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The Apache

            The Apache are believed to be one of the last cultures to have migrated to the North American Southwest between A.D. 1300 and 1600. In fact, evidence suggests that the Apache came to the American Southwest through Canada, only later moving to the area now known as New Mexico and Arizona. The Apache have always denied this theory, however, and they still believe they have always been a part of the American Southwest.
             The Apache were a nomadic tribe, and their homelands have extended as far as Mexico. They have always been buffalo hunters and were famous for their skill as warriors. They speak a language part of the Athapaskan family of languages and are believed to be the last tribe speaking this language to have migrated to America from Asia. Most of their families lived in wickiups, which are dome-shaped brush huts, or in buffalo-hide tepees. Religion is a major part of Apache life and one of the best known supernatural beings were the ga'ns, protective mountain spirits represented in religious rites still performed by Western Apaches. .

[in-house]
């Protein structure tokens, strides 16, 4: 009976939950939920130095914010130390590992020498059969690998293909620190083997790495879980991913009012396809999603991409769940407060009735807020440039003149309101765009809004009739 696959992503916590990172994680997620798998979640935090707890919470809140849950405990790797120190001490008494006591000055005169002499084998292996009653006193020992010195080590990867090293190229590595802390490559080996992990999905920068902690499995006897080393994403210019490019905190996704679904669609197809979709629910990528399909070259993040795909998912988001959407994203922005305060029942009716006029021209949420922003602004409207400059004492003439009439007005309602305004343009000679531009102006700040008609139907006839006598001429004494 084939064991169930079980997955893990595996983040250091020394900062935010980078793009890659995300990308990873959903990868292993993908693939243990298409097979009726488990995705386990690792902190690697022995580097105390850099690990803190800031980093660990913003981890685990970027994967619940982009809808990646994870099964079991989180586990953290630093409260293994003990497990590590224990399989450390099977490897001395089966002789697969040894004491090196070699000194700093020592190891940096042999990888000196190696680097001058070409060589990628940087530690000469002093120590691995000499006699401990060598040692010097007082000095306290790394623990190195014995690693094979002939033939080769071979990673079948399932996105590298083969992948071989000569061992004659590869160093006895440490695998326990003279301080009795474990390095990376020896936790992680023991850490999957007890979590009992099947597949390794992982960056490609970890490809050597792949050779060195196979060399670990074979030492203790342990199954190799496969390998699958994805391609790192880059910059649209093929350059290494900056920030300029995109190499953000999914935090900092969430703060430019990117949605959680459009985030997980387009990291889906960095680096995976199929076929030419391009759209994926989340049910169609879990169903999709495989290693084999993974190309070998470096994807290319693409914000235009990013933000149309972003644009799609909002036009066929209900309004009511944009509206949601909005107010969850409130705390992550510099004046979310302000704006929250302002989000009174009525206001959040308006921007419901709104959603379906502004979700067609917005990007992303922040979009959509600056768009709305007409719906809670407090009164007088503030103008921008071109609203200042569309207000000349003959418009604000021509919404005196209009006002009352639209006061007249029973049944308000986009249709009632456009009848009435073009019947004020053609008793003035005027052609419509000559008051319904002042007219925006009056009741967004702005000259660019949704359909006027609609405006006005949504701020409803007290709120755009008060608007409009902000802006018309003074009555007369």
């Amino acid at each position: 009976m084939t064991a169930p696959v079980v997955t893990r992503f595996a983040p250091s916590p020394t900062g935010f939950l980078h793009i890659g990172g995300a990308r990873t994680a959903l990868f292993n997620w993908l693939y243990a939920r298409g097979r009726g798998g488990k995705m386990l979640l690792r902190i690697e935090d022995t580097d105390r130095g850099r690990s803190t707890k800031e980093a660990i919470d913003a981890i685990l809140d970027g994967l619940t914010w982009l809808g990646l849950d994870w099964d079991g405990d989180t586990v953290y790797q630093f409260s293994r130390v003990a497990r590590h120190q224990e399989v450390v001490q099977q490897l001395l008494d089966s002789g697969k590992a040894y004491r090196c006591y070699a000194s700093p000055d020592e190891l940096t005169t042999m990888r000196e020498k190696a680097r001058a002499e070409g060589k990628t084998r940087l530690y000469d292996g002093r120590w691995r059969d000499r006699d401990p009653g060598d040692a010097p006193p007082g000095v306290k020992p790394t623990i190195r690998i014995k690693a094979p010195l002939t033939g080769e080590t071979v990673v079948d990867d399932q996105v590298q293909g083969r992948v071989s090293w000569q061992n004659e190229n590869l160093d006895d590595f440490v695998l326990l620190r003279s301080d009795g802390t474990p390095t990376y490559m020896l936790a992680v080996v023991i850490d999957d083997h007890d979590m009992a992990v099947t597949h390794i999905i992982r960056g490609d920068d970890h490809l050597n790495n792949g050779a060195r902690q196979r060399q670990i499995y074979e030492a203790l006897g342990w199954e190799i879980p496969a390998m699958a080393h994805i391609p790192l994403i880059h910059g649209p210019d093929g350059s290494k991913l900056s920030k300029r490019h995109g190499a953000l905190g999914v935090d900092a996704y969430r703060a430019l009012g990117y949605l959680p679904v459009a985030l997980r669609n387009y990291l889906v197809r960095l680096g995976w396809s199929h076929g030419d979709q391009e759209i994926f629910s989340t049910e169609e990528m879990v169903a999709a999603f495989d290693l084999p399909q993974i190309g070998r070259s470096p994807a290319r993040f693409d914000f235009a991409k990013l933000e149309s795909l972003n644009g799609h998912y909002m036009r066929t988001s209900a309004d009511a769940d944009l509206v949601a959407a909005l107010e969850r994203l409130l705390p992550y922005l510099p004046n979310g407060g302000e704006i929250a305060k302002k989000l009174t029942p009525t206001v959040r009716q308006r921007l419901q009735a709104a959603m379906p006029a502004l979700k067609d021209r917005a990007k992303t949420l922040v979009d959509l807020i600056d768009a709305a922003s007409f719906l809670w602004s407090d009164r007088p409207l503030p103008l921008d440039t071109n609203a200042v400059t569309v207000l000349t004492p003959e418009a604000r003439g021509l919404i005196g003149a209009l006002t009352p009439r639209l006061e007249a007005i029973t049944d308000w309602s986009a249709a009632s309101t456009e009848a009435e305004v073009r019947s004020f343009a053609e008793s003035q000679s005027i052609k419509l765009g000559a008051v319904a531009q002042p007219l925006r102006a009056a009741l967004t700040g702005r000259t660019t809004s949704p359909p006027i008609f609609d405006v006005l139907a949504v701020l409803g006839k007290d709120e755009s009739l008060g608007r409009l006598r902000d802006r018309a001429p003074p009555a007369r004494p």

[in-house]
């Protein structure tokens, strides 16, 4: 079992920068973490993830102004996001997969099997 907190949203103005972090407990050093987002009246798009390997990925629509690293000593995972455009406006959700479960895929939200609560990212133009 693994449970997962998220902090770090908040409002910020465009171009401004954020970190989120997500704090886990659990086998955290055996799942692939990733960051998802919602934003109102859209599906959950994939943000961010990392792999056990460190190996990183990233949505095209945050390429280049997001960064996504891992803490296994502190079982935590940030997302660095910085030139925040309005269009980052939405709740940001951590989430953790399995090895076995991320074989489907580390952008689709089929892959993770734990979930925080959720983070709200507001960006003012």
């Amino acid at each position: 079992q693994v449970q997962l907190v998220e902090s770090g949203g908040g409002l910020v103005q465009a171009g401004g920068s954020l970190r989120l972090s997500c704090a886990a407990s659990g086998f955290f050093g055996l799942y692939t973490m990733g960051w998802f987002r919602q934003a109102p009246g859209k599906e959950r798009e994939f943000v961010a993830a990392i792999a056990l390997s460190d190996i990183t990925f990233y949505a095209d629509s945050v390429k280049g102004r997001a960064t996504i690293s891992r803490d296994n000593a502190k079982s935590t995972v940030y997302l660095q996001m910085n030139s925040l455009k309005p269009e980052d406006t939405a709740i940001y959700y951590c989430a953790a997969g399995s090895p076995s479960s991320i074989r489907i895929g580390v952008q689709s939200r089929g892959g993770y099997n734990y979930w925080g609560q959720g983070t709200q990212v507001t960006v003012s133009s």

The Apache have resisted the European settlers from the first Spanish intruders in the late 1500s until 1872, when their chief, Cochise, signed a treaty with the U.S. and moved the tribe to an Apache reservation in Arizona. The Apache were one of the last tribes to admit defeat.
             There were 57,073 people claiming to be of Apache descent as of the year 2000. Many of these people currently live on and of reservations in Arizona and New Mexico. Although a small minority in the United States today, the Apache are still a proud people, struggling to retain their heritage and honor the ancient traditions of their ancestors.

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